Much more than just a database, JODI highlights the importance of data transparency
23 October 2012
This article appears in the latest issue of IEA Energy: The Journal of the International Energy Agency.
By Jean-Yves Garnier
The end of the 1990s, the oil market experienced high volatility in terms of oil prices, and analysts pointed to the poor quality of oil data as one reason for the volatility. The six main organisations dealing with oil statistics met in Paris in November 2000 to assess the situation on monthly oil reporting. Some collected statistics through well established systems; others collected oil data only on an annual basis. Moreover, definitions on flows and products differed from organisation to organisation, as did units and methodologies used to collect the data.
The six organisations - the Asia Pacific Economic Cooperation (APEC) forum, Eurostat, the IEA, the Latin American Energy Organization (OLADE), the Organization of Petroleum Exporting Countries (OPEC) and the United Nations Statistics Division (UNSD) - then held a major conference in May 2001 in Bangkok. All the main producer and consumer nations participated, together with many international and national oil companies. It was decided to launch a six-month exercise: each organisation would collect monthly statistics using a standardised questionnaire. Within the six months more than 50 countries were participating; the exercise was extended by another six months, and participation increased to 70 countries; after an additional six months it rose to 90 countries, covering almost 95% of global oil demand and supply. Countries and organisations then decided to make the exercise a permanent compulsory reporting system: the Joint Oil Data Initiative (JODI) was born.
In 2005, the newly established International Energy Forum (IEF) took over the coordination of the initiative, and one of the first achievements was to assemble all the monthly data collected from the six organisations into a world database. On 19 November 2005, King Abdullah of Saudi Arabia launched the JODI database live on the Internet with energy ministers of more than 70 producer and consumer countries. The database, which contains detailed information on production, stocks, trade, refining and demand of crude and products, is updated every month. More and more users access the freely available database every month, with a peak on the day of the update.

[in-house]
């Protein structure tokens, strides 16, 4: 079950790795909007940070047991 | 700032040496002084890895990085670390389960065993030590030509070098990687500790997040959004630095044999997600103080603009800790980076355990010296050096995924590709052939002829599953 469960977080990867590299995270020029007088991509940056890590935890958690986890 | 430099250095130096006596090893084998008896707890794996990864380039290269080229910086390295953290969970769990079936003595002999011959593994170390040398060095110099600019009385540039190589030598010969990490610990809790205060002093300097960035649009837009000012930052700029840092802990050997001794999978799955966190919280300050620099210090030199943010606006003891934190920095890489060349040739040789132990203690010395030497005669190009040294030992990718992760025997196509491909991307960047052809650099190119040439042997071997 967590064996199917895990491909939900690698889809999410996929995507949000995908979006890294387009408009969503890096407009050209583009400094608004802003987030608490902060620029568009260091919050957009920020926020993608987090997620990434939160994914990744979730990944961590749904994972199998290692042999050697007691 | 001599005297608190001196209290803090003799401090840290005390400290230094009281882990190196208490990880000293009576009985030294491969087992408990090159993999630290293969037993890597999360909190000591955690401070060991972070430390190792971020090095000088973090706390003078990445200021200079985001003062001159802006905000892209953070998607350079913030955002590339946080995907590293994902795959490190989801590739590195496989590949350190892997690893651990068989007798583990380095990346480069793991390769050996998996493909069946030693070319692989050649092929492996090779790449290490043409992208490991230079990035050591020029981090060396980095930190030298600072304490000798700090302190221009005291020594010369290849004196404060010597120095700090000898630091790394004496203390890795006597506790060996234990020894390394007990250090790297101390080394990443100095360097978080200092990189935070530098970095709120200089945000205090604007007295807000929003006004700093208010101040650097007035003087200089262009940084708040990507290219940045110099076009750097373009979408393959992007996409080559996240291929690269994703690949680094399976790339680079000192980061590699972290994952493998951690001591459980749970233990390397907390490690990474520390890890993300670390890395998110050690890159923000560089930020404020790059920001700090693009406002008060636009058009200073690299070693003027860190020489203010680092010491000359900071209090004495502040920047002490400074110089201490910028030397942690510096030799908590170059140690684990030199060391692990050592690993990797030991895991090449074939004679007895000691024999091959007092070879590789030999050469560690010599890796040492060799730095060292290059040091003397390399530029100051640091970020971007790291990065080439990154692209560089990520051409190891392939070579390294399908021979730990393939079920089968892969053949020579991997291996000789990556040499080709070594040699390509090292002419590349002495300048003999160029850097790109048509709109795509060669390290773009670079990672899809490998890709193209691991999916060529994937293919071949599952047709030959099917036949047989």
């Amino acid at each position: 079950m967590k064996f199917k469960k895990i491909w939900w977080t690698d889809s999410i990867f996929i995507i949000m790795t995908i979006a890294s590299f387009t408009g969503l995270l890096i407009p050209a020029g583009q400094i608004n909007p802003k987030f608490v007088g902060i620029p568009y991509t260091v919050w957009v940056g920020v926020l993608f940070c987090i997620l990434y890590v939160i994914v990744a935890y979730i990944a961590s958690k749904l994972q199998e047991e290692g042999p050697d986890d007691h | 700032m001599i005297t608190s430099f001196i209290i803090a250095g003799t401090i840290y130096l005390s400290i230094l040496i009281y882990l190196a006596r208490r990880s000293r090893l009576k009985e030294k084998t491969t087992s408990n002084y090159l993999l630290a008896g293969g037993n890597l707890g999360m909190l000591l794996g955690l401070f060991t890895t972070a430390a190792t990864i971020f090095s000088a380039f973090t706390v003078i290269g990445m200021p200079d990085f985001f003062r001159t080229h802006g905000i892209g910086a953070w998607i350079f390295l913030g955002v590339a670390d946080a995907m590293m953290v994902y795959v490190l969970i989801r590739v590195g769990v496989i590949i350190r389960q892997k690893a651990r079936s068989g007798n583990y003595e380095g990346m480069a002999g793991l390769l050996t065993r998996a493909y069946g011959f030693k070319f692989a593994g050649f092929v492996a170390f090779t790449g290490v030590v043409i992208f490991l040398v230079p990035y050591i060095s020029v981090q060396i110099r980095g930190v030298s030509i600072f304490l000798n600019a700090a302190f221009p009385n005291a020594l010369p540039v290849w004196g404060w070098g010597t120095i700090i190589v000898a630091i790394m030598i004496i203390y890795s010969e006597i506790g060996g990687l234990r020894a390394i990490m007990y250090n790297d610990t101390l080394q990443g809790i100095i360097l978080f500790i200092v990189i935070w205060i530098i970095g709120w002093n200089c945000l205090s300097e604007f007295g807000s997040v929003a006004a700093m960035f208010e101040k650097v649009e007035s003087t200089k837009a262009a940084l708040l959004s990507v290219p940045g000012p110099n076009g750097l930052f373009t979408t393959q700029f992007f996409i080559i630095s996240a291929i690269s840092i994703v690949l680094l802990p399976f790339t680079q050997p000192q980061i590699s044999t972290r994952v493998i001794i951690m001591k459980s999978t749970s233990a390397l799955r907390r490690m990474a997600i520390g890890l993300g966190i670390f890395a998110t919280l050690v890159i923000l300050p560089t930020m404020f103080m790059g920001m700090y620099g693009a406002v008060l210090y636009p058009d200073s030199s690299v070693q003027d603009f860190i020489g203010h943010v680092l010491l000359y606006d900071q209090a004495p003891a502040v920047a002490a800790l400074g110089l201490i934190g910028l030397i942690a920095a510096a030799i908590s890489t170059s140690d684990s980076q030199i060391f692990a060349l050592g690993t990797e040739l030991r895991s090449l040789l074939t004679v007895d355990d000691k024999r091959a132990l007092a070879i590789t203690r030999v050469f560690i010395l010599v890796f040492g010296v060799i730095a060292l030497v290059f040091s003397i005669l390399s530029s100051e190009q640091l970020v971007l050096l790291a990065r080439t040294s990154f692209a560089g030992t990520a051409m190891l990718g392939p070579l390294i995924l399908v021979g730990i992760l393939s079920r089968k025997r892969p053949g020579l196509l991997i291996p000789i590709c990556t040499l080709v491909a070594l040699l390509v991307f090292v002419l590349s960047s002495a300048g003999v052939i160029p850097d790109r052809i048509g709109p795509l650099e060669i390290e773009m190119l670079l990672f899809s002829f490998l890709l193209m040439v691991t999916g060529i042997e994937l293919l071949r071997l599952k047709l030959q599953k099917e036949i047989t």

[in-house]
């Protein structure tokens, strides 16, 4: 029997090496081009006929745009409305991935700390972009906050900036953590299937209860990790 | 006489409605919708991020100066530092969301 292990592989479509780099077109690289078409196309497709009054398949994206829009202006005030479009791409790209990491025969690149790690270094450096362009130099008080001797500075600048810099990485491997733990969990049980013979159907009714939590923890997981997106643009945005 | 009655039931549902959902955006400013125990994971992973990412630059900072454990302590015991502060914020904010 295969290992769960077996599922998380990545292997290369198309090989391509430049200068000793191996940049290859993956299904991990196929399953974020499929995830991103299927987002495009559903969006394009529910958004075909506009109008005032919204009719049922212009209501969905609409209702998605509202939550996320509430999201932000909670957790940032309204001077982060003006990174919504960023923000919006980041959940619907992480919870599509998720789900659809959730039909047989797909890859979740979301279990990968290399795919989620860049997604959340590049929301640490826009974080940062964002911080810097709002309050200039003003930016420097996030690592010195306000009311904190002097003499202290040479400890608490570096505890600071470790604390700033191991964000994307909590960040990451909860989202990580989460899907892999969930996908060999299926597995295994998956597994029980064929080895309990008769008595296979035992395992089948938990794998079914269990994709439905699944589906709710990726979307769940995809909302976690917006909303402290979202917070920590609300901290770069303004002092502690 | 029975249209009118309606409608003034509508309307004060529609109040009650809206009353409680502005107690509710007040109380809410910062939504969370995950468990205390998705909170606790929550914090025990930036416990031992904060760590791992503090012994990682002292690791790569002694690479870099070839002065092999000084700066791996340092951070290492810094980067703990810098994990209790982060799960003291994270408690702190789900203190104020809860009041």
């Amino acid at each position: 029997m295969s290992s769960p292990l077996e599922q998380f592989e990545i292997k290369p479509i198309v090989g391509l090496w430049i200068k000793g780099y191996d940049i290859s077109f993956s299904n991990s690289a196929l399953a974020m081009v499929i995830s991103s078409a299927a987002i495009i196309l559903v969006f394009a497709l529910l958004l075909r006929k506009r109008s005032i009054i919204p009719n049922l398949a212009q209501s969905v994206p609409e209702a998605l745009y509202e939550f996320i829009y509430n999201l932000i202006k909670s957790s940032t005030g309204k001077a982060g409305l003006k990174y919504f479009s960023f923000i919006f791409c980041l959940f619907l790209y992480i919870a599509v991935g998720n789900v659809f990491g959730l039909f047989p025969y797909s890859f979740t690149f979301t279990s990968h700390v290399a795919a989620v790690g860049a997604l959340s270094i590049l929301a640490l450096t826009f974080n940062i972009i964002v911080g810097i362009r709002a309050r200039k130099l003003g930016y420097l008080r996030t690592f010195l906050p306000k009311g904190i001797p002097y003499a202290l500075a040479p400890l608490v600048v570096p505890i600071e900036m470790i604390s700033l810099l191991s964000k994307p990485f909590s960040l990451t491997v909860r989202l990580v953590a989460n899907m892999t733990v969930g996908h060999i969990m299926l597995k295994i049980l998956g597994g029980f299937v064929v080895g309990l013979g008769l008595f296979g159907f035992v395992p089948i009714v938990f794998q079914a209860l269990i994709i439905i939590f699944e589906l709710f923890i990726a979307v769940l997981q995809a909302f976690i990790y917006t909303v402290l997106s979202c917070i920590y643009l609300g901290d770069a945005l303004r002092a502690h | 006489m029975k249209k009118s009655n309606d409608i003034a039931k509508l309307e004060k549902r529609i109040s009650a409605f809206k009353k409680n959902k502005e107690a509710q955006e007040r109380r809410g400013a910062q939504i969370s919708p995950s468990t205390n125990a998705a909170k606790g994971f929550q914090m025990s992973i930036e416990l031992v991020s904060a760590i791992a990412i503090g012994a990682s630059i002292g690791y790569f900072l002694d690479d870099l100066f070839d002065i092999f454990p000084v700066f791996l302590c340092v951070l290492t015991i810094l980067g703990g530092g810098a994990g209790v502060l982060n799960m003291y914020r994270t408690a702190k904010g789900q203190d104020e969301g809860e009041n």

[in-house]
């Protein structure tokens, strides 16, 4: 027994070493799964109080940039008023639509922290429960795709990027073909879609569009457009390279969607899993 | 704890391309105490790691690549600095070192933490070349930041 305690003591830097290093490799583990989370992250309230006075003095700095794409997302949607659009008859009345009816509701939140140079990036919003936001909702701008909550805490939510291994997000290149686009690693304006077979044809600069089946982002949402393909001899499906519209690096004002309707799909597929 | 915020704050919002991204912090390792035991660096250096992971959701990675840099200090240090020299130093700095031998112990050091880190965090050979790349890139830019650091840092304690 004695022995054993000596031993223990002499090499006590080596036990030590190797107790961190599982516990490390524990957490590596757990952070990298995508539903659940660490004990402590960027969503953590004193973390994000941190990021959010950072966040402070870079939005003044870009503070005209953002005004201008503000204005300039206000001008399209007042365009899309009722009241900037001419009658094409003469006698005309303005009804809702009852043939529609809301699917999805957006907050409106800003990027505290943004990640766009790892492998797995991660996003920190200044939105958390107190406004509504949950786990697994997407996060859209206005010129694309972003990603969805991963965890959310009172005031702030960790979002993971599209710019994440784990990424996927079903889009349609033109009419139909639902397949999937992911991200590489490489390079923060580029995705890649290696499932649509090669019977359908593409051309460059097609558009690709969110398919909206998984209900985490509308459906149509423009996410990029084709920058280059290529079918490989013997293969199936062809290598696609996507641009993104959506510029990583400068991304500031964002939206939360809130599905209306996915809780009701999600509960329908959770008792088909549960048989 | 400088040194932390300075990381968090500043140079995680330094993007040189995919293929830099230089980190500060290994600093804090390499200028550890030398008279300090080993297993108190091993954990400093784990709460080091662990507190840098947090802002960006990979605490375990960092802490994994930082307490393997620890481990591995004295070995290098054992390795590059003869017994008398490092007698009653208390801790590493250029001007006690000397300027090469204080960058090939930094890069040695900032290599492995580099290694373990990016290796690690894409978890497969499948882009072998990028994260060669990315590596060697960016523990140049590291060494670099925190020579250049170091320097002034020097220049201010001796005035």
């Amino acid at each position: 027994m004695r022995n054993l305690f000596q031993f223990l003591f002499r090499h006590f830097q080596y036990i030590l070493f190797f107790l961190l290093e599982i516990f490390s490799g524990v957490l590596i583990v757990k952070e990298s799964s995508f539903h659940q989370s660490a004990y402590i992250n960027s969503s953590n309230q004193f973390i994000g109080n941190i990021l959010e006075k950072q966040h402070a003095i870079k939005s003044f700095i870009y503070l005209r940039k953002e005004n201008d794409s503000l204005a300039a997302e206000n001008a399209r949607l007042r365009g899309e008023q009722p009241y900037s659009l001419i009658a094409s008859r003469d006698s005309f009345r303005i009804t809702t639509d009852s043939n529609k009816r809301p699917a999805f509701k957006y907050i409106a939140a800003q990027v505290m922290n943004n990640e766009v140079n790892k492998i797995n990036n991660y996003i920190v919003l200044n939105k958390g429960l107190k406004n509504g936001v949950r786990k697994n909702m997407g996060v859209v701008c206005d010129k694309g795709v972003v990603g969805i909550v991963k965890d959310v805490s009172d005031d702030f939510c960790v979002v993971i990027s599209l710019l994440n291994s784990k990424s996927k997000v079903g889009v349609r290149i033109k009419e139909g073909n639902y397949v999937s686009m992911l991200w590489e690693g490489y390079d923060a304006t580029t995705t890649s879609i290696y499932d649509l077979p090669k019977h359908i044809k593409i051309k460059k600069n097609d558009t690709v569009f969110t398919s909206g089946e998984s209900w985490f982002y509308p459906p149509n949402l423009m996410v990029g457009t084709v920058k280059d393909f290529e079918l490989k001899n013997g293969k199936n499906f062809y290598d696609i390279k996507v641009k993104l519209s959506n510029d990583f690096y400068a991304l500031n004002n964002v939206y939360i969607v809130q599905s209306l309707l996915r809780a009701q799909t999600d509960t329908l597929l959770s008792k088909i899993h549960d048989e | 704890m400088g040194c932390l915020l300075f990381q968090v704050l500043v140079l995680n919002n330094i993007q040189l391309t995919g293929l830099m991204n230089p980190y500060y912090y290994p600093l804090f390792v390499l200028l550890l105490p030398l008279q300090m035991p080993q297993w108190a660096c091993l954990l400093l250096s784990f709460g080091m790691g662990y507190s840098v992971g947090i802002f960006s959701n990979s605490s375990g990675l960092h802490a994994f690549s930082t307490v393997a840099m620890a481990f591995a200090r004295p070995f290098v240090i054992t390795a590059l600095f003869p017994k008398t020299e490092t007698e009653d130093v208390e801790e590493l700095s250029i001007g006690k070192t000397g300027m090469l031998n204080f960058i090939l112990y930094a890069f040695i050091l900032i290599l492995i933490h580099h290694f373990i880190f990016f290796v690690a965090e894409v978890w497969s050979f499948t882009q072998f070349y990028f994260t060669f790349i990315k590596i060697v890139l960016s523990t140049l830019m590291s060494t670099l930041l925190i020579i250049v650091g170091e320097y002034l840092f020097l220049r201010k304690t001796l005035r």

Recent expansion of JODI
With the growing success of JODI, policy makers asked the six organisations and the IEF to expand the initiative to natural gas, and possibly to reserves and planned infrastructure capacities. In 2010, the groups started to collect monthly data on natural gas. At the 2nd Conference on Natural Gas Transparency, held in Doha in May 2012, countries and organisations decided to build a joint world natural gas database, similar to the JODI database. This database is to be made available progressively, first to participating countries and then to other users through 2013. As JODI was expanding, what originally was the Joint Oil Data Initiative became the Joint Organisations Data Initiative.
JODI is much more than a database
When countries and organisations embarked on JODI, the aim was simply not to build a global database but to raise the importance of data transparency for effective functioning of the oil market.
Policy makers now better understand the critical nature of timely and detailed statistics for any sound energy policy, leading to major improvements to energy statistics and balances of many countries observed over the past years. The importance of exchanging data to enhance the transparency of global energy commodity markets has been recognised as being beneficial to energy security and in the interest of producers and consumers alike. By helping to mitigate some of the uncertainties that may be detrimental to market functioning, JODI aims to moderate undue price volatility, thereby increasing investor confidence and contributing to greater stability in energy markets worldwide.